With Eliot Spitzer going down for what shouldn't be a crime (paying for sex) rather than what should be (abuse of power), now is as good a time as ever to focus on prosecutorial abuse. As in the case of Spitzer, the media seems to have little desire to investigate overly-aggressive prosecution tactics. In fact, in most cities, the local media cheer-leads abusive law enforcement practices. It makes heroes of these abusive officials, whether their abuses be against the wealthy (in the case of Spitzer) or the powerless (as is the case of our own Joe Arpaio here in Phoenix).
Tom Kirkendall continues to be on the case of the Enron prosecution team for their abuses, which have been ignored in the media during the general victory dance of putting Jeff Skilling in jail and running Arthur Anderson out of business. But, guilty or innocent, Skilling increasingly appears to have solid grounds for a new trial. In particular, the Enron prosecution team seems to have bent over backwards to deny the Skilling team exculpatory evidence. One such tactic was to file charges against every possible Skilling witness, putting pressure on them not to testify for Skilling. Another tactic was more traditional - simply refuse to turn over critical documents and destroy those that were the most problematic:
The controversy regarding what Fastow told
prosecutors and FBI agents who were investigating Enron became a big
issue in the Lay-Skilling prosecution when the prosecution took the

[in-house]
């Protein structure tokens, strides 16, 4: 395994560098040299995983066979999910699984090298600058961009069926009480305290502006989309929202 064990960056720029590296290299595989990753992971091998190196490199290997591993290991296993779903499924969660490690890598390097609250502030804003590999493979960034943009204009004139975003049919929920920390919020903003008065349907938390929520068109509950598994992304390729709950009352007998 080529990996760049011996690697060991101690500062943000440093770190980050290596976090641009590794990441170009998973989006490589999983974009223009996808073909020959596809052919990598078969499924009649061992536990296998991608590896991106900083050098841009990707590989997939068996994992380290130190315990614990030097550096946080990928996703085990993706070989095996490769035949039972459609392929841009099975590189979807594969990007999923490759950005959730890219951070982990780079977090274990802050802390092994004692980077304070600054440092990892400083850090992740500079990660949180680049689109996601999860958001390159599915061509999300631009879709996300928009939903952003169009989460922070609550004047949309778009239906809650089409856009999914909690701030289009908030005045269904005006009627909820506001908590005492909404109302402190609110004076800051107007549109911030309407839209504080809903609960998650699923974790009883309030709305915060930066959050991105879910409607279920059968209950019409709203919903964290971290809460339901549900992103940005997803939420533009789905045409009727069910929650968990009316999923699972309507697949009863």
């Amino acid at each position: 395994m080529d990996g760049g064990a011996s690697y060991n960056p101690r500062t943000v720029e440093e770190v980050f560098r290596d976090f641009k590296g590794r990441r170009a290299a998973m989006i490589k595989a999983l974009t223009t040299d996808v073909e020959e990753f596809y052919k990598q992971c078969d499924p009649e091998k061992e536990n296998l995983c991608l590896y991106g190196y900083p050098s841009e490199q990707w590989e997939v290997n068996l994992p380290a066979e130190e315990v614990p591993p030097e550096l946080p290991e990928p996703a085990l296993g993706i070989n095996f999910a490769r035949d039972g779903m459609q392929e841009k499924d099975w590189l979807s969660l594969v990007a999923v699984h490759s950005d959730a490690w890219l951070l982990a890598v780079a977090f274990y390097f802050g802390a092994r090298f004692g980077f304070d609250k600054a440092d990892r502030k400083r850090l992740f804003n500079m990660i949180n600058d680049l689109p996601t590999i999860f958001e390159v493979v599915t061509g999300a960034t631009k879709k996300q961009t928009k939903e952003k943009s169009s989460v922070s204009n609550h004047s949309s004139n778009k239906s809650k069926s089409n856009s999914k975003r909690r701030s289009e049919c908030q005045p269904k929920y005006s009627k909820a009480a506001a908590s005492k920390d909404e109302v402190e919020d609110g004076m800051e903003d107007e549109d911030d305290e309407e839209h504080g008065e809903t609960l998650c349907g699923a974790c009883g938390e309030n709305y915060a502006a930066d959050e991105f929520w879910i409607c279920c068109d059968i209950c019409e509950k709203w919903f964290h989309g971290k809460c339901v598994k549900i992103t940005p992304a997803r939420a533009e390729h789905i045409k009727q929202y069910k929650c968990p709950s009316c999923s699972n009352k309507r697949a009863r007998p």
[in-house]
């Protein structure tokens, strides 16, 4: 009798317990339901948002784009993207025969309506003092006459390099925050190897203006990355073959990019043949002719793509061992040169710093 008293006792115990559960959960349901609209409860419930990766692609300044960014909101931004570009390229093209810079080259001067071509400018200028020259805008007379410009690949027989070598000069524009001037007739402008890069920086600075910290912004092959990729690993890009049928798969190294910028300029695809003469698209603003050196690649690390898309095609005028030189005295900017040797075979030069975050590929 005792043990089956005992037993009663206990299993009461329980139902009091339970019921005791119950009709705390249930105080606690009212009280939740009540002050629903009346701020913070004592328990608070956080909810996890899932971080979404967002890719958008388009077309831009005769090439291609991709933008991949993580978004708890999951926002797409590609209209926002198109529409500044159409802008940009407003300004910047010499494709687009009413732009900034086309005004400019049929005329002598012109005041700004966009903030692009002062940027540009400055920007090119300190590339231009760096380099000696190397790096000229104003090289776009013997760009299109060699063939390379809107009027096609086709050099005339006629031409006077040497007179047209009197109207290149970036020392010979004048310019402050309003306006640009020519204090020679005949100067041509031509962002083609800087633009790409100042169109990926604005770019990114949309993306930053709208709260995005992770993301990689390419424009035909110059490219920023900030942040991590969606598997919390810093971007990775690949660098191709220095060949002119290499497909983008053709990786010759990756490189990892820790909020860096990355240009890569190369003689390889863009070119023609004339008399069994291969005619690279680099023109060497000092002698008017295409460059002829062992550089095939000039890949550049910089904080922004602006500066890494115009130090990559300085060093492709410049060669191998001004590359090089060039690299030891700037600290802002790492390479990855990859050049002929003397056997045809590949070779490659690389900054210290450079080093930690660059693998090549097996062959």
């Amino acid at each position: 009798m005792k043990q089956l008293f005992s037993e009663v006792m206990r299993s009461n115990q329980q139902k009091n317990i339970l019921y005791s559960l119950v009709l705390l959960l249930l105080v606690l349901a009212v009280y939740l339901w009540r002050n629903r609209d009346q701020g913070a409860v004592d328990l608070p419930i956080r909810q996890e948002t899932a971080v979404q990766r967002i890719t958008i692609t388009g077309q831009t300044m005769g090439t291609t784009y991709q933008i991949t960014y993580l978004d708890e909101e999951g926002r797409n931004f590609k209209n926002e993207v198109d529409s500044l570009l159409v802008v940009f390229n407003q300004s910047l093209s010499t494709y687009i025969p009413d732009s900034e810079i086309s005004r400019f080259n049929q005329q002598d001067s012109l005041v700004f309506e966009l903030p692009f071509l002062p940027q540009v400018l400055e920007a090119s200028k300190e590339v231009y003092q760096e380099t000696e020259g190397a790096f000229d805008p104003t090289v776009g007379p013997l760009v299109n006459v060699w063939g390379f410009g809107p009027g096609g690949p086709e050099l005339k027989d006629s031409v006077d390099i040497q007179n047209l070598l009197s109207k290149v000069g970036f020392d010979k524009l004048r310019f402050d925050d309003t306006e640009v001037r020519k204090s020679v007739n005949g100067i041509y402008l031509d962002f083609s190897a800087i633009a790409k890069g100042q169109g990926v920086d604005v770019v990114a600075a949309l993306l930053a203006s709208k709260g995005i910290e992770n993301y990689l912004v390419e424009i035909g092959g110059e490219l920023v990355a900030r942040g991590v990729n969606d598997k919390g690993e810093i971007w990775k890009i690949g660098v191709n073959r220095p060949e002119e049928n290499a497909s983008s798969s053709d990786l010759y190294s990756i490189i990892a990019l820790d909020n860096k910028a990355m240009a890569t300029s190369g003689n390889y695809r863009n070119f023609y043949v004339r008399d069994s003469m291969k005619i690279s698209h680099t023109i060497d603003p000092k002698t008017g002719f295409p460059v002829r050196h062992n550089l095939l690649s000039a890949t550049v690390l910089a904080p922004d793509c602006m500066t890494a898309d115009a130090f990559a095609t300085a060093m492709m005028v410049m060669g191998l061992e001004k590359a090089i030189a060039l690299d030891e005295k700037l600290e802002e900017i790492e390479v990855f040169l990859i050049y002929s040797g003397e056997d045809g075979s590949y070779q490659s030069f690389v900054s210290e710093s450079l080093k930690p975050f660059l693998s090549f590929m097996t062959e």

unusual step of providing the Lay-Skilling defense team a "composite
summary" of the Form 302 ("302's") interview reports that federal
agents prepared in connection with their interviews of Fastow. Those
composites claimed that the Fastow interviews provided no exculpatory
information for the Lay-Skilling defense, even though Fastow's later
testimony at trial indicated all sorts of inconsistencies.
I have spoken with several former federal prosecutors about this issue
and all believe that the government has a big problem in the Skilling
case on the way in which the information from the Fastow interviews was
provided to the Lay-Skilling defense team. None of these former
prosecutors ever prepared a composite 302 in one of their cases or ever
used such a composite in one of their cases. The process of taking all
the Fastow interview notes or draft 302's and creating a composite is
offensive in that it allowed the prosecution to mask inconsistencies
and changing stories that Fastow told investigators as he negotiated a
better plea deal from the prosecutors.
the Enron Task Force's apparent destruction of all drafts of the
individual 302s of the Fastow interviews in connection with preparing
the final composite is equally troubling. Traditionally, federal agents
maintain their rough notes and destroy draft 302s. However, in regard
to the Fastow interviews, my sense is that the draft 302s were not
drafts in the traditional sense. They were probably finished 302's that
were deemed "drafts" when the Enron Task Force decided to prepare a
composite summary of the 302's.
Note that showing how a person's story has changed over time is a key prosecution tactic, but one that is being illegally denied to Skilling. Apparently Skilling's team has now seen the actual interview notes, and believe they have found "a sledgehammer that destroys Fastow's testimony" against Skilling. Stay tuned, a new trial may be on the horizon.